Instead of pointing out that he did all of the “this,” from unlocking the bikes on the porch to loading them and everything else in the car, Dave says something much more provoking. “Because you’re just like your mom.”

That is an unacceptable reason. My mom would never put her bike in the car and take it to town. My mom would never submit to wearing a helmet or buying an expensive and complicated lock. “I’m not going through all that,” she’d say. “If God wants me to crack my head, so be it.” I remember her going on bike rides with my dad and Auntie Marie and Uncle Vince and Norma and Bill. Was biking safer then? They didn’t go on bike paths. They rode down busy streets, a leisurely parade of six, into north Oak Park and River Forest.

I’m just like my mom is not acceptable, though it might be true. I don’t want to commit to an activity that might be too involved, might take too much time and effort, might keep me from the beach, which is how I define vacation here. Going into town is a guilty consumer pleasure that keeps me from the real magic of this place, which is the stunning miles of beach and bluff and blue, blue water.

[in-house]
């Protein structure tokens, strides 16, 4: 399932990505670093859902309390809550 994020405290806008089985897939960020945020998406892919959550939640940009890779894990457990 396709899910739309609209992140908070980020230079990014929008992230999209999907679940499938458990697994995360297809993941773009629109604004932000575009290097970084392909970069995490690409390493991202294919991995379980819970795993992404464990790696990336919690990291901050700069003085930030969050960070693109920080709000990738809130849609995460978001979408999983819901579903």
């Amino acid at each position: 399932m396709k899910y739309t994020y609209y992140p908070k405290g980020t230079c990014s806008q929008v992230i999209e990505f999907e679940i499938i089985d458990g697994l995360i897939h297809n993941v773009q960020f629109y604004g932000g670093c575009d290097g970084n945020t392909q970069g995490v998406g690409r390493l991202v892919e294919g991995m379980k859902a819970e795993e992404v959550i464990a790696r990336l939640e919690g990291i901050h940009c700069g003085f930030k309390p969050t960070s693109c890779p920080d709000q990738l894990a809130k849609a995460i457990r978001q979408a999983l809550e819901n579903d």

Maybe commitment was what Mom hated too. Maybe it’s why she wouldn’t go to Europe when Dad asked or join a bowling league or take an exercise class. Okay. I commit to the ride.

We park near the library and take out our bikes and get all situated and pack the basket, which was purchased for my bike but which Dave loads onto his without a complaint (I don’t want the extra weight). It ends up being a full day, riding this sweet trail that goes past the tiny town of Elberta and past occasional houses and even past the lake sometimes, and over long wooden bridges over marshes and rivers, shaded by trees most of the way. I think it’s about four or five miles.